Last April, the city of Memphis abruptly changed course and shut down access to records that show how the city-owned animal shelter treats the dogs and cats in its care.
The map to reach this decision is familiar to those of us in the public records community and sobering to anyone who wants government to be open and accountable to its citizens.
It usually starts with a person inside government who doesn’t want particular information in the records to be revealed. Next is a call to someone in the government’s legal department, and then another lawyer and another lawyer until a “case” can be made to withhold the records.
It often does not matter if the reasoning undermines the public records law, which the Tennessee Supreme Court has said “serves a crucial role in promoting accountability in government through public oversight of governmental activities.”
The result is that bit by bit, the well-traveled path by some government lawyers feeds and breeds a culture of casual disregard for the transparency citizens deserve and expect.
Here’s what happened in Memphis:
A citizen long involved with animal rescue groups in Memphis asked for records related to a particular animal kept by Memphis Animal Services (MAS). These included medical records that would show the treatment of the animal by the city-owned shelter.
But a few months earlier, the animal service’s director, Alexis Pugh, had asked the city’s legal department whether such medical records could be withheld.
“MAS sometimes receives very broad requests for animal medical records from people who have no connection to the animals, so they are very interested in whether there is a statutory basis for withholding these records,” the city’s attorney wrote to the state’s Office of Open Records Counsel, an office created to help citizens and government understand the public records law.
The city’s attorney was probing whether the state law that provides privacy for human medical records could also be understood to allow the city to deny access to animal medical records.
Lee Pope, the attorney in the Office of Open Records Counsel (OORC), said “it does not make sense that the provisions (in state law) governing patient records would apply to animal patients,” but he ultimately deferred to the Tennessee Department of Health, which licenses veterinarians and vet facilities.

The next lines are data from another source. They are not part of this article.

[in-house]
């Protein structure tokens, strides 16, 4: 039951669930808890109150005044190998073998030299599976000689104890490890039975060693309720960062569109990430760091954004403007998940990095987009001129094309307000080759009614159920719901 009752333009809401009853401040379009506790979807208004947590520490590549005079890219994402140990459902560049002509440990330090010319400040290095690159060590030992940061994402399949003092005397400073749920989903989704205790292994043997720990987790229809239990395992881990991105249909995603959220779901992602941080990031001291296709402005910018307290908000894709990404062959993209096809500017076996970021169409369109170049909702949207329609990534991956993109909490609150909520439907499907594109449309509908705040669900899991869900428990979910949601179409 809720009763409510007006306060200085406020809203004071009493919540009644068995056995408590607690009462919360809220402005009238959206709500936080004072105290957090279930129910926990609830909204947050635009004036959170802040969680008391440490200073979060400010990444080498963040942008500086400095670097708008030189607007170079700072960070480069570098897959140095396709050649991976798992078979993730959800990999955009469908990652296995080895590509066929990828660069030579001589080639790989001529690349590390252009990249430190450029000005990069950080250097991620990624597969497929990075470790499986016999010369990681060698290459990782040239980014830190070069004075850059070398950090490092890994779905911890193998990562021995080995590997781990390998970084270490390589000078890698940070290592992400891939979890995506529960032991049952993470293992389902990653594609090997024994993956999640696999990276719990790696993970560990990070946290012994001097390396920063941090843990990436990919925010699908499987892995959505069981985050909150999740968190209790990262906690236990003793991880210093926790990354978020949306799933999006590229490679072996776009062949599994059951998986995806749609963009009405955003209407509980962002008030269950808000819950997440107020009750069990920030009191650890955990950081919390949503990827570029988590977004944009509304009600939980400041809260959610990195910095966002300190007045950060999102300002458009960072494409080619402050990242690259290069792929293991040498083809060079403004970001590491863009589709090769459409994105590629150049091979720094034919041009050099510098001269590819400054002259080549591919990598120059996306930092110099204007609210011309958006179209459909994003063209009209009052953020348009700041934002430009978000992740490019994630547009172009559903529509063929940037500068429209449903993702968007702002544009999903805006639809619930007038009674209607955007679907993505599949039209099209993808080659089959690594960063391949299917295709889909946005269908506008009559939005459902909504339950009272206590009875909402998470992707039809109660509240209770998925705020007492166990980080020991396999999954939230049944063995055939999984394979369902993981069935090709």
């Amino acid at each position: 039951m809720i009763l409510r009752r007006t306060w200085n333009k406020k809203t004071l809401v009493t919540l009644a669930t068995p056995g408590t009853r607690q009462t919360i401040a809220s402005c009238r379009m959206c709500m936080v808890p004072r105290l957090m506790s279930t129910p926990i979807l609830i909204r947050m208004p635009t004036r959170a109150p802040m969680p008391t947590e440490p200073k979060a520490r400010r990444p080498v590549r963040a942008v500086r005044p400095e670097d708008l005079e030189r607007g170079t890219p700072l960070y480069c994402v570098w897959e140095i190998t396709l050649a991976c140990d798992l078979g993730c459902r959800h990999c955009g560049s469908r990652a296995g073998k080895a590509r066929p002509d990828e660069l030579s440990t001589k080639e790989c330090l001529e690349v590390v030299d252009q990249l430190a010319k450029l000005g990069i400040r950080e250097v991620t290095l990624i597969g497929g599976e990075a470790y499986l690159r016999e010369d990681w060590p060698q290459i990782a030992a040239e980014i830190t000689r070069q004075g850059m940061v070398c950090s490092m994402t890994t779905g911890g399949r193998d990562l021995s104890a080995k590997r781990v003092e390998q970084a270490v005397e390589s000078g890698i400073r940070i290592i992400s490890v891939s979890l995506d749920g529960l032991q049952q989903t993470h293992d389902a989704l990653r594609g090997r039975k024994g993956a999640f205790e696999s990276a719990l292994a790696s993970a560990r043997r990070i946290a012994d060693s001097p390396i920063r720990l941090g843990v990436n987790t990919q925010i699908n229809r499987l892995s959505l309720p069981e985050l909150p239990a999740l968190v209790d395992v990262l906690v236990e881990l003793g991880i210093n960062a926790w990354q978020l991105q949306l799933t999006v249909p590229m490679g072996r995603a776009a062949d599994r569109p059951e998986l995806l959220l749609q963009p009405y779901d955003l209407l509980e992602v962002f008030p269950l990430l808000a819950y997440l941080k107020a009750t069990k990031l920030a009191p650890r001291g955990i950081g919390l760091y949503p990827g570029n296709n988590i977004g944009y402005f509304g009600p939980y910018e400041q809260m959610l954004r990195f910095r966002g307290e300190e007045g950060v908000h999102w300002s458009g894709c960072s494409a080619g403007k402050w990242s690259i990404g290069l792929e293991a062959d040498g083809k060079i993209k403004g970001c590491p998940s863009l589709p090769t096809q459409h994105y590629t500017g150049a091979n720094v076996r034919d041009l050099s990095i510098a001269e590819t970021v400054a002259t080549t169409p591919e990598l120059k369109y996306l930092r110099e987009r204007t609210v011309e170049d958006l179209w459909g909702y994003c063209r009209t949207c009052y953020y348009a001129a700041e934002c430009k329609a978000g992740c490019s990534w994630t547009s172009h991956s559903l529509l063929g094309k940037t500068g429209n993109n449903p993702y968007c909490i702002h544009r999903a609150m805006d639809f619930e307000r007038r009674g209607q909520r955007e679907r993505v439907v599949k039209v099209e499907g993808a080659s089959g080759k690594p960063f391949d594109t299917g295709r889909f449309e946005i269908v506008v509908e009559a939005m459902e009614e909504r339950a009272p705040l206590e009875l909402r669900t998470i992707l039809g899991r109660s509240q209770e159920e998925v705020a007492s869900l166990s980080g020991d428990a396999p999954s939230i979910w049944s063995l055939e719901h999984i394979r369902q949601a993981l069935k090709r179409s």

Paige Edwards, an attorney for the state health department, told the Memphis law department that animal medical records are not considered public records.
As the state sees it, as confirmed in an email to me, no differentiation exists in the law between human and non-human patients when it comes to a patient’s privilege of confidentiality. If you didn’t catch that: Dogs and cats possess a right equal to humans to keep their medical records private.
This was enough for the Memphis legal department, and Memphis Animal Services stopped fulfilling public records requests that would show medical treatment that its vets were giving (or not giving) to animals in its shelter.
Under a previous administration, the city-owned shelter was raided by the sheriff’s department in an animal cruelty investigation. People were fired and criminal charges were filed. The city worked to turn things around. But now a new veil has been dropped to hide behind.
Are animals receiving proper medical care? Are they getting pain medication? Or are they being left to suffer without it in cages until their euthanasia date or until someone adopts them? Is the medical diagnosis of some animals such that it would be more humane to euthanize rather than wait several days for a possible adoption?
And, perhaps most importantly, why does Memphis Animal Services want to hide this information now, after all these years?
Memphis Animal Services has a $4.45 million expenditure budget. In addition to city funding, it gets public donations.
Remarkably, despite the city’s new reasoning that animal medical records are just as secret as human medical records, the Memphis shelter still gives out medical information in mass emails to rescue groups, hoping to find someone to adopt sick animals. But if a person were to ask for animal medical records as a check on how the shelter treated animals, the city says it doesn’t have to release them.
Exploiting an imagined right of privacy of a dog is a twisted way to shield the government’s treatment of that dog.
Whose privacy are we protecting? Whose secrets are we keeping? The dog’s or the government’s?
The government’s lawyers in Tennessee need a new map. They have lost their way.
Deborah Fisher is executive director of Tennessee Coalition of Open Government. This column is part of a monthly series that explores transparency in government in Tennessee. More information at www.tcog.info.